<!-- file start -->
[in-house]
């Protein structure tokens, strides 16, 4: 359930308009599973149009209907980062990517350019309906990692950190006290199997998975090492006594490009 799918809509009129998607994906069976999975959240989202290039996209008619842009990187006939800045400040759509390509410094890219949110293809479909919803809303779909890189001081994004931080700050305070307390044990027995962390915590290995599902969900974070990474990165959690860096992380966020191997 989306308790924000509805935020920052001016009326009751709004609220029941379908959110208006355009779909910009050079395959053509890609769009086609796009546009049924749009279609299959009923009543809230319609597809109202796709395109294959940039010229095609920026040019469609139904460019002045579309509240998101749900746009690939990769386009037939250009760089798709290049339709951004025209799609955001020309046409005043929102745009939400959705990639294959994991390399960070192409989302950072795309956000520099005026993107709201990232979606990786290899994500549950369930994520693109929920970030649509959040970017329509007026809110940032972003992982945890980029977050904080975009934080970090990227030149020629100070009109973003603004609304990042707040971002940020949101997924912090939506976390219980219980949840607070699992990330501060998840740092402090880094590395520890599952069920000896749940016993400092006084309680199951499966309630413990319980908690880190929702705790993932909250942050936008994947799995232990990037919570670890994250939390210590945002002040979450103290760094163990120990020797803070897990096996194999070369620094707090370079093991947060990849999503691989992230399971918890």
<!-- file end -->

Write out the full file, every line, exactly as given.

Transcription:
[in-house]
């Protein structure tokens, strides 16, 4: 359930308009599973149009209907980062990517350019309906990692950190006290199997998975090492006594490009 799918809509009129998607994906069976999975959240989202290039996209008619842009990187006939800045400040759509390509410094890219949110293809479909919803809303779909890189001081994004931080700050305070307390044990027995962390915590290995599902969900974070990474990165959690860096992380966020191997 989306308790924000509805935020920052001016009326009751709004609220029941379908959110208006355009779909910009050079395959053509890609769009086609796009546009049924749009279609299959009923009543809230319609597809109202796709395109294959940039010229095609920026040019469609139904460019002045579309509240998101749900746009690939990769386009037939250009760089798709290049339709951004025209799609955001020309046409005043929102745009939400959705990639294959994991390399960070192409989302950072795309956000520099005026993107709201990232979606990786290899994500549950369930994520693109929920970030649509959040970017329509007026809110940032972003992982945890980029977050904080975009934080970090990227030149020629100070009109973003603004609304990042707040971002940020949101997924912090939506976390219980219980949840607070699992990330501060998840740092402090880094590395520890599952069920000896749940016993400092006084309680199951499966309630413990319980908690880190929702705790993932909250942050936008994947799995232990990037919570670890994250939390210590945002002040979450103290760094163990120990020797803070897990096996194999070369620094707090370079093991947060990849999503691989992230399971918890």